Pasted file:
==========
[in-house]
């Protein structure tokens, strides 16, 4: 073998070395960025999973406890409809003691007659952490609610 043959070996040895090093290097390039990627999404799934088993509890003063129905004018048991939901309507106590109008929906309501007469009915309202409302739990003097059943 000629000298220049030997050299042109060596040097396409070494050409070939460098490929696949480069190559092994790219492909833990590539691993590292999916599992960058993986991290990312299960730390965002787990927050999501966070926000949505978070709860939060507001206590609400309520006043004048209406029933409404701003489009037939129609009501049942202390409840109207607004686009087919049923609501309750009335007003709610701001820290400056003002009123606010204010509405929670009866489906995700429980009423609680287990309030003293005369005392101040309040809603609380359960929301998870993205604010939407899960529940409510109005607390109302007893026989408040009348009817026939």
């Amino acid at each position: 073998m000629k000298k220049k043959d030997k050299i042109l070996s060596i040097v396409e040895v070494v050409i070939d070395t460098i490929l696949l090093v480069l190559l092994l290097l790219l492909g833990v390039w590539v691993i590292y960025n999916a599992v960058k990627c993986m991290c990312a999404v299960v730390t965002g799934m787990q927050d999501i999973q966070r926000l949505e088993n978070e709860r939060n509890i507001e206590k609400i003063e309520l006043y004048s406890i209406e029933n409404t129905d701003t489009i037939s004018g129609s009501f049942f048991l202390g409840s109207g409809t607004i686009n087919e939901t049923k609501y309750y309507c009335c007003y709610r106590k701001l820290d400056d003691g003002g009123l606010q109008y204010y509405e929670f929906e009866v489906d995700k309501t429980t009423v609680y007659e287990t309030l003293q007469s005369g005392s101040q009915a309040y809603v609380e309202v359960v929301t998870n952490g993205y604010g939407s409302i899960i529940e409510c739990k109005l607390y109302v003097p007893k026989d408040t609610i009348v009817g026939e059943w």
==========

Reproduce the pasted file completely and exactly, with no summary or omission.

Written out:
[in-house]
């Protein structure tokens, strides 16, 4: 073998070395960025999973406890409809003691007659952490609610 043959070996040895090093290097390039990627999404799934088993509890003063129905004018048991939901309507106590109008929906309501007469009915309202409302739990003097059943 000629000298220049030997050299042109060596040097396409070494050409070939460098490929696949480069190559092994790219492909833990590539691993590292999916599992960058993986991290990312299960730390965002787990927050999501966070926000949505978070709860939060507001206590609400309520006043004048209406029933409404701003489009037939129609009501049942202390409840109207607004686009087919049923609501309750009335007003709610701001820290400056003002009123606010204010509405929670009866489906995700429980009423609680287990309030003293005369005392101040309040809603609380359960929301998870993205604010939407899960529940409510109005607390109302007893026989408040009348009817026939």
């Amino acid at each position: 073998m000629k000298k220049k043959d030997k050299i042109l070996s060596i040097v396409e040895v070494v050409i070939d070395t460098i490929l696949l090093v480069l190559l092994l290097l790219l492909g833990v390039w590539v691993i590292y960025n999916a599992v960058k990627c993986m991290c990312a999404v299960v730390t965002g799934m787990q927050d999501i999973q966070r926000l949505e088993n978070e709860r939060n509890i507001e206590k609400i003063e309520l006043y004048s406890i209406e029933n409404t129905d701003t489009i037939s004018g129609s009501f049942f048991l202390g409840s109207g409809t607004i686009n087919e939901t049923k609501y309750y309507c009335c007003y709610r106590k701001l820290d400056d003691g003002g009123l606010q109008y204010y509405e929670f929906e009866v489906d995700k309501t429980t009423v609680y007659e287990t309030l003293q007469s005369g005392s101040q009915a309040y809603v609380e309202v359960v929301t998870n952490g993205y604010g939407s409302i899960i529940e409510c739990k109005l607390y109302v003097p007893k026989d408040t609610i009348v009817g026939e059943w």